The good news first: we are living longer and remaining healthier longer. At the same time, as a consequence of prosperity, women are having fewer children. The mean birth rates in Germany and Switzerland are 1.4 and 1.5 children per woman respectively. In France it is higher at 2.0. In none of the three countries, however, is this sufficient to maintain a constant size of population. Living longer in combination with a lower birth rate results in society getting older. Whereas in the past the family tree used to have the shape of a tapered trunk with a broad base, the generation structure is now more like a bamboo cane. This is having far-reaching impacts on solidarity between the generations both on a “small scale” within the family and on a “larger scale”, i.e. in the public system of social security.
One effect of living longer is a change in the pattern of illnesses. Thanks to medical advances, more people now survive heart attacks and cancers. On the other hand, they are suffering more from chronic disorders (such as Alzheimer’s). Providing care in such cases puts a big burden on partners and family members, often pushing them to their limits. As society ages in this way, it interferes with the contract between the generations, since the burden of care provision is spread over the shoulders of fewer and fewer volunteers (see diagram).
Once spouses and children are no longer able to help their elderly relatives, the latter need to be nursed by specialists in out-patient or in-patient care. There is a price to be paid for aging here too, since the pool of potential specialists is dwindling. In Switzerland the ratio of the active population to the extremely old is going to halve by 2030 and, by 2050, it is even going to fall to one third. The situation in Germany and France is going to follow a similar trend.
The final impact of societal aging is on the funding of old-age pensions, especially if these are designed as pay-as-you-go schemes. That is a principle whereby wage-based levies on people in gainful employment fund the pensions paid now to old-age pensioners. Around 73% of old-age pensions in France, 70% in Germany and 43% in Switzerland are financed in this way. More pensioners living longer are requiring financial support from fewer people in paid jobs. It is like squeezing more juice out of smaller lemons.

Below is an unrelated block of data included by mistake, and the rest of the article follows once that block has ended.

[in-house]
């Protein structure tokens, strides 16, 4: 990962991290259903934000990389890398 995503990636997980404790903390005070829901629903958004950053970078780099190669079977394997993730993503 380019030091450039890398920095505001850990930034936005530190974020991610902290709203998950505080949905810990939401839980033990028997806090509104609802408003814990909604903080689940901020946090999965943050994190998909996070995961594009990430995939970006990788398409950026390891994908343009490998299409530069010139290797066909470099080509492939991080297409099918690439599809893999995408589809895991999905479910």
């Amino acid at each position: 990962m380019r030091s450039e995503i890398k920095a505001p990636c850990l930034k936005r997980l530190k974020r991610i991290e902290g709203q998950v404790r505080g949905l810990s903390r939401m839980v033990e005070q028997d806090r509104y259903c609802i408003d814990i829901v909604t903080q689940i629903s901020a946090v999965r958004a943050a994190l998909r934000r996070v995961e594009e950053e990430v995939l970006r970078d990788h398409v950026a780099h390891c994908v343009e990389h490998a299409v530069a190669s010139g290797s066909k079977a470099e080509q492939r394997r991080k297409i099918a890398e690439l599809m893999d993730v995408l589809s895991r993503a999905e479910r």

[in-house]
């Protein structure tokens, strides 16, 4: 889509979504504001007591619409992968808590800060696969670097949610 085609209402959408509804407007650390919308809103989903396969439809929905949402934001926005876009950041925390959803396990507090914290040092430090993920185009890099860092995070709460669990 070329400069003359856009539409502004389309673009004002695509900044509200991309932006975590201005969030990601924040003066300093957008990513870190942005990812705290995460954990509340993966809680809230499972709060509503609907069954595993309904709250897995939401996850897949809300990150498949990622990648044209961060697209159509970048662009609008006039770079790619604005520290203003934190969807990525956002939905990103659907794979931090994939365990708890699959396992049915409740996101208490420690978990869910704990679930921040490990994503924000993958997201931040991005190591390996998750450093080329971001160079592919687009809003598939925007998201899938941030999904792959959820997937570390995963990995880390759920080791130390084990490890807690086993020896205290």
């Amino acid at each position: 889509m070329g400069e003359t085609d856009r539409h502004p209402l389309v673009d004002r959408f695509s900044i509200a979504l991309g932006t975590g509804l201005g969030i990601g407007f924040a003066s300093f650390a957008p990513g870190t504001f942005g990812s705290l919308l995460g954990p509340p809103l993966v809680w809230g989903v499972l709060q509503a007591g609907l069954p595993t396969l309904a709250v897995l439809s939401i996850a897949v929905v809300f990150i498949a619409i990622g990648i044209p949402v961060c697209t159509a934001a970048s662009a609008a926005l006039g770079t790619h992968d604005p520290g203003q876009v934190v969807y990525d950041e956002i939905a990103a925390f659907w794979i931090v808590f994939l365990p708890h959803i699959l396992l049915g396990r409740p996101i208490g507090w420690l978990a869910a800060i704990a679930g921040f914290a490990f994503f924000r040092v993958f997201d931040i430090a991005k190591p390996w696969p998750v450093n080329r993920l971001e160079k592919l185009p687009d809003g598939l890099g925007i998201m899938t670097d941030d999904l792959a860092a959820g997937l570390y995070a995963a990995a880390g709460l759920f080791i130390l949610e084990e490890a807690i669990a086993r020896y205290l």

This is a challenge to society as a whole. The first reaction ought to be to encourage everyone to shoulder responsibility for themselves, by occupying housing suitable for their age and by making private provision (in both financial and health matters) for old age, thereby reducing dependence on future generations. Secondly, once the help of others becomes indispensible, the limits of the “immediate” family ought to be extended. Close cooperation with providers of out-patient services, sharing accommodation with other elderly persons and time exchange schemes mobilise new private resources or use them more efficiently. Thirdly, public money must be disbursed in a targeted manner. Ways of doing this might include, for instance, subject-oriented financing, i.e. financial support for beneficiaries and not for individual institutions in order to ensure that nursing and care services satisfy demand more efficiently. These three elements are important components in a sustainable contract between the generations. That is the only way that the bamboo cane that the demographic structure of our society has now become will be able to withstand the pressure of aging flexibly without instantly breaking.
This article was first published in the “metrobasel report 2013: metrobasel vision 2050”.